4. Running everywhere

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United States Air Force basic trainees from the 323rd Training Squadron run in formation during morning physical training at Joint Base San Antonio-Lackland, Texas, April 8, 2015. (U.S. Air Force photo by Tech. Sgt. Trevor Tiernan)

Some days you may have felt like Forrest Gump because at boot camp you “just kept running” everywhere you went. “Double time” is a way of life.

5. Buffing floors

It feels like trainees should earn a special badge for the number of times they buff the floors during basic training. The sad part is those floors only stay clean for about a half day.

6. Doing push-ups

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Petty Officer 1st Class Stephen Luedecke, a company commander at Coast Guard Training Center Cape May, N.J., motivates a recruit through incentive training, July 31, 2013. (Coast Guard photo by Chief Warrant Officer Donnie Brzuska)

 

Doing hundreds of push-ups every day will make you stronger. However, at some point your arms will feel like they are going to fall off.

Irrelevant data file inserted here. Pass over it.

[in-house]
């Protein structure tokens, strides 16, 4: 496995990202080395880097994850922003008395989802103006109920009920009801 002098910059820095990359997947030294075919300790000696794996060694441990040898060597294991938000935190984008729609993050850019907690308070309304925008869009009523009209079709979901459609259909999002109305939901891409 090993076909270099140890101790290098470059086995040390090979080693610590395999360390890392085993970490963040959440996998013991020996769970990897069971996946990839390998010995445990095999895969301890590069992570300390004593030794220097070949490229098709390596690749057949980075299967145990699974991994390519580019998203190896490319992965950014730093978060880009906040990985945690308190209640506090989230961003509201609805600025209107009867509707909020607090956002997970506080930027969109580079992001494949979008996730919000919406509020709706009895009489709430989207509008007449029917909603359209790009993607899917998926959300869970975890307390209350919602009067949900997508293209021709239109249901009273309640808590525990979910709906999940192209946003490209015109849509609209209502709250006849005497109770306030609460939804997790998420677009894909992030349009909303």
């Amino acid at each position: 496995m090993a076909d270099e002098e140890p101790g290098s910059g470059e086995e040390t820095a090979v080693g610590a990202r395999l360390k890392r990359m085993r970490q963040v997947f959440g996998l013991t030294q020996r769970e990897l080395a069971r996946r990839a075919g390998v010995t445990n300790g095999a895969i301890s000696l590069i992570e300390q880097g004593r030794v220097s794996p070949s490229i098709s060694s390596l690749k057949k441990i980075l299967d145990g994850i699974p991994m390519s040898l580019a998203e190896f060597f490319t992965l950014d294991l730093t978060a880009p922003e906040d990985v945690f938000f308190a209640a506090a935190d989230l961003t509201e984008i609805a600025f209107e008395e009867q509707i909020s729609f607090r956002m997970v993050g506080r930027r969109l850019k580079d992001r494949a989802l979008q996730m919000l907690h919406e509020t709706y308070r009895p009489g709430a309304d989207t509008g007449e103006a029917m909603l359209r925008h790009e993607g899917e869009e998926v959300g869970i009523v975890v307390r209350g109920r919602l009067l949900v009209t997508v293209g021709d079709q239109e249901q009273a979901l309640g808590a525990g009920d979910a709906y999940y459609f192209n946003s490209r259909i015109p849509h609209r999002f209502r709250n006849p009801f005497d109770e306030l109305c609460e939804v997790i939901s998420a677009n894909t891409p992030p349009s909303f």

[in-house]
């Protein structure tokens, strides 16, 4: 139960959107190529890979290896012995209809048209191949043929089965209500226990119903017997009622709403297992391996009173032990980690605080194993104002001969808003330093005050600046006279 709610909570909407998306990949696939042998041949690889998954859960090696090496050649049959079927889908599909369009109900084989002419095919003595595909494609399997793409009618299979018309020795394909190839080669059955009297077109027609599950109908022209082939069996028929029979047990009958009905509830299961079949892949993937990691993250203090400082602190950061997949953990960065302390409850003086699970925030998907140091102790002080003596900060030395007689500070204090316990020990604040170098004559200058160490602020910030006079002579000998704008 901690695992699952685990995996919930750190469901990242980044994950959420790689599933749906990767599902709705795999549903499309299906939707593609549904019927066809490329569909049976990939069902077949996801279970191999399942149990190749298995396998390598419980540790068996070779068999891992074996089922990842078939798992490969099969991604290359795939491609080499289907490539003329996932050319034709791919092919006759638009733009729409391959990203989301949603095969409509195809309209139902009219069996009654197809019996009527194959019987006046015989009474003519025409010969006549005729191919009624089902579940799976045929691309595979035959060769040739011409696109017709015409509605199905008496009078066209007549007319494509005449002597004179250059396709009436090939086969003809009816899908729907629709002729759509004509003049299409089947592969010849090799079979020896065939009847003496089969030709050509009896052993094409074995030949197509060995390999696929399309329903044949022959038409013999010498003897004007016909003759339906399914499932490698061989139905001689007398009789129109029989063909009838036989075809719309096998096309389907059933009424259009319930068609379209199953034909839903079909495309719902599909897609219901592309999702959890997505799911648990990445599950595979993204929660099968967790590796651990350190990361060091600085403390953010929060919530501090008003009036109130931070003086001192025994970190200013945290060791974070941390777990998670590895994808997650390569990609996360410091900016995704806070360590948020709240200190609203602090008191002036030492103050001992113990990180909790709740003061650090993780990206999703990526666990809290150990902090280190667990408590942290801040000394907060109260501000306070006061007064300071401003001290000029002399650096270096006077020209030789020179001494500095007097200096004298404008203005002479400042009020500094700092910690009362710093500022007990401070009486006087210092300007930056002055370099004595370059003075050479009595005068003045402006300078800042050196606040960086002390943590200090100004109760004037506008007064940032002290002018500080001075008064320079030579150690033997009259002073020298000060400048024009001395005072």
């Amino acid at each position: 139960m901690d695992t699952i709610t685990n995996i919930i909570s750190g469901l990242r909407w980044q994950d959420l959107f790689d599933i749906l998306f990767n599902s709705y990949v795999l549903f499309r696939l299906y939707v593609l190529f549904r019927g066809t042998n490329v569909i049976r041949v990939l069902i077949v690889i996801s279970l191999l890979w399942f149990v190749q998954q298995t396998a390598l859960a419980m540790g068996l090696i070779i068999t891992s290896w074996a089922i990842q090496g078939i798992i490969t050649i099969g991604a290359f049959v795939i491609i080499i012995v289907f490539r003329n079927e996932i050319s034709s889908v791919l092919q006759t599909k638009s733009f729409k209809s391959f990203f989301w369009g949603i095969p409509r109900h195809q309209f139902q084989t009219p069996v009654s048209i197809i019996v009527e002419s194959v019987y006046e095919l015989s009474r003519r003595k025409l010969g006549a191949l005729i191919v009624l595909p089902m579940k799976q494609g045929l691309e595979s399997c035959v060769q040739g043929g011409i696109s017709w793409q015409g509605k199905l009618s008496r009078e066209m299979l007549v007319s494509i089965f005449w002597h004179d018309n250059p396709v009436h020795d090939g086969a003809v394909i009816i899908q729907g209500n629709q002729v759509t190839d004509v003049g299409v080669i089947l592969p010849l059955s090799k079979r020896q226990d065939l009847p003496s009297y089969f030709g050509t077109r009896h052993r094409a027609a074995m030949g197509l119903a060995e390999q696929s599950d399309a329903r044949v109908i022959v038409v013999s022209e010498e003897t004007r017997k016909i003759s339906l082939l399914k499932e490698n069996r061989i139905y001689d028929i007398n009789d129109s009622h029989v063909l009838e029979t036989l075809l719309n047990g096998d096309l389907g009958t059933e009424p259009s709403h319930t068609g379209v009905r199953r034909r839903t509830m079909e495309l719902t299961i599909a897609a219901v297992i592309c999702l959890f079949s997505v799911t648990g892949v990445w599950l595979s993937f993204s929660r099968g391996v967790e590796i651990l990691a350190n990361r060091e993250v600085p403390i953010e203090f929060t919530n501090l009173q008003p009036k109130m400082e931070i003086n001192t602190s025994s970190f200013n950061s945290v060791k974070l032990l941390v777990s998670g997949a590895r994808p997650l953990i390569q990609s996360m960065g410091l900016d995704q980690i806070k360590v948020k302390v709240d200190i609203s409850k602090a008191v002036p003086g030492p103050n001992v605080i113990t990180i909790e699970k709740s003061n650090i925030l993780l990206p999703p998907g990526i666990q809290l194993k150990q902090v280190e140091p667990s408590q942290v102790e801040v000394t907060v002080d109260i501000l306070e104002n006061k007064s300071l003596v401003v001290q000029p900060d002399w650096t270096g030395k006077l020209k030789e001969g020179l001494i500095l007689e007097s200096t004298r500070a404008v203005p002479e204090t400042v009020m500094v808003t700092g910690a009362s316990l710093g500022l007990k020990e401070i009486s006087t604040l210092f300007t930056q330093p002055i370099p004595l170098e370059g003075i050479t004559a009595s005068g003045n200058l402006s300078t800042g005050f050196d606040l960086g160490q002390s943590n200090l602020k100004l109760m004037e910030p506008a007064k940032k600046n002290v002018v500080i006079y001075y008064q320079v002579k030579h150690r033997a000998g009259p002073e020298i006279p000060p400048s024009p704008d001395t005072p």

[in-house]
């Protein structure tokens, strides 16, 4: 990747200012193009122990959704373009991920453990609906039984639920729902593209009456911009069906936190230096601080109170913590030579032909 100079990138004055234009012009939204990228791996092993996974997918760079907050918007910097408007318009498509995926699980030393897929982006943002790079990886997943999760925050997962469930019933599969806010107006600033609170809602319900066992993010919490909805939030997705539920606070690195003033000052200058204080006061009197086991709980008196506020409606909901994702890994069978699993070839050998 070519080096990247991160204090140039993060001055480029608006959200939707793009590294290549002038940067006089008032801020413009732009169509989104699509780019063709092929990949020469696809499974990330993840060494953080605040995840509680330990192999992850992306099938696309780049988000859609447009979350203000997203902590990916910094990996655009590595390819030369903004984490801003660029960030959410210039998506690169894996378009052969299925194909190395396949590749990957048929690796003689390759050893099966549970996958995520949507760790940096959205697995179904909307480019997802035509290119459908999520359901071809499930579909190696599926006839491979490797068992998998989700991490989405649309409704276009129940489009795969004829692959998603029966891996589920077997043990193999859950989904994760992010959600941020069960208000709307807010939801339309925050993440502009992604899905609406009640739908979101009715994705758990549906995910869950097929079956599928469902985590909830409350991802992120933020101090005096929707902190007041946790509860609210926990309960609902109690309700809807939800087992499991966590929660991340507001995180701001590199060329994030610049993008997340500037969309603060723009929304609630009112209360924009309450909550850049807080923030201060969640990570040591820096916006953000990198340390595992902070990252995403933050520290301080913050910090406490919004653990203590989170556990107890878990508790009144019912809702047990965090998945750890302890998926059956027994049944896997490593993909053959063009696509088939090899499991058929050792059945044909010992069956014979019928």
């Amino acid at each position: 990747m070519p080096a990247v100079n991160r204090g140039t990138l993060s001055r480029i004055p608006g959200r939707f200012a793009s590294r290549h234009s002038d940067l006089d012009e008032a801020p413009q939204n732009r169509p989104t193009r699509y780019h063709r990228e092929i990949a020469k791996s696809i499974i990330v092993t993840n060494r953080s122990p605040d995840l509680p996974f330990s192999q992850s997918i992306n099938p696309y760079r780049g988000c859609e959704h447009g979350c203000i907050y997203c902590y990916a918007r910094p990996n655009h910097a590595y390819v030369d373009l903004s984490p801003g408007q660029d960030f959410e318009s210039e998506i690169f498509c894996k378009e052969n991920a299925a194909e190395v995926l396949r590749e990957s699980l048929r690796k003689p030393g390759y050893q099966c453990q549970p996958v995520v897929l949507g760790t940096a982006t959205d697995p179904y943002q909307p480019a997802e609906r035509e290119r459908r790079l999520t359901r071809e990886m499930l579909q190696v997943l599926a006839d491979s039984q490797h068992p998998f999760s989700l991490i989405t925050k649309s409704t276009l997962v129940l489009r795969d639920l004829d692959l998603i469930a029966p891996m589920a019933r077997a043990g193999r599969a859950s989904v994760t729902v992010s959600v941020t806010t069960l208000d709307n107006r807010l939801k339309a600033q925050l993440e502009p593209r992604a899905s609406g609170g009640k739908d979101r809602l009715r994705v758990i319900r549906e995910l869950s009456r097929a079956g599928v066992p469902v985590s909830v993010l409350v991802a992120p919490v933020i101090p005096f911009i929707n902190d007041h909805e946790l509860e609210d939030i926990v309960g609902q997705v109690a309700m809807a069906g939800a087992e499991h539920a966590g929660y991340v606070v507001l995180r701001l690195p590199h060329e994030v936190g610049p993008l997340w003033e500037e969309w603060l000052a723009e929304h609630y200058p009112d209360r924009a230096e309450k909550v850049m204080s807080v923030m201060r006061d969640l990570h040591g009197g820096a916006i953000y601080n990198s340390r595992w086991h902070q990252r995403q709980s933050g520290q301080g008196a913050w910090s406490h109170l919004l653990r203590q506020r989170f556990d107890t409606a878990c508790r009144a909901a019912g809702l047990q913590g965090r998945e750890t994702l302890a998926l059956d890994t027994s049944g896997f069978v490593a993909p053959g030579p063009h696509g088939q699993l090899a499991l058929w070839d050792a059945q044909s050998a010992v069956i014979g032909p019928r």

7. The gas chamber

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Recruits of Charlie Company, 1st Recruit Training Battalion, break the seals on their gas masks while in the gas chamber Aug. 25, 2015, on Parris Island, S.C. (Marine Corps Photo by Sgt. Jennifer Schubert)

I don’t think anyone misses the feeling of choking, thinking your eyes are coming out of their sockets and mucus flowing out of your nose.

8. Getting yelled at all day long

These hilarious USAF ‘Freestyle Friday’ videos will start your weekend with a laugh
A U.S. Marine drill instructor motivates recruits with Alpha Company, 1st Recruit Training Battalion, as they perform knee-striking drills during the Crucible at Parris Island, S.C., Dec. 3, 2015. (U.S. Air Force photo by Staff Sgt. Jamal D.Sutter)

After finishing boot camp, you’ll appreciate having a conversation with someone who isn’t 1 inch from your face and screaming in your ear.

Tell us what you don’t miss from basic training/boot camp in the comments section below.

Follow Alex Licea on Twitter @alexlicea82

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Here’s how female grads of Armor Leader Course overcame skeptics

Instructors at the U.S. Army‘s Armor Basic Officer Leaders Course said they would serve under the first 13 female lieutenants who graduated the course “in a heartbeat.”


“They blew us away during our field training exercises,” said Staff Sgt. William Hare, an instructor at the course. “Their ability to plan, adapt on the fly and execute that plan in a clear and concise manner and communicate plan changes on the go — it was amazing.”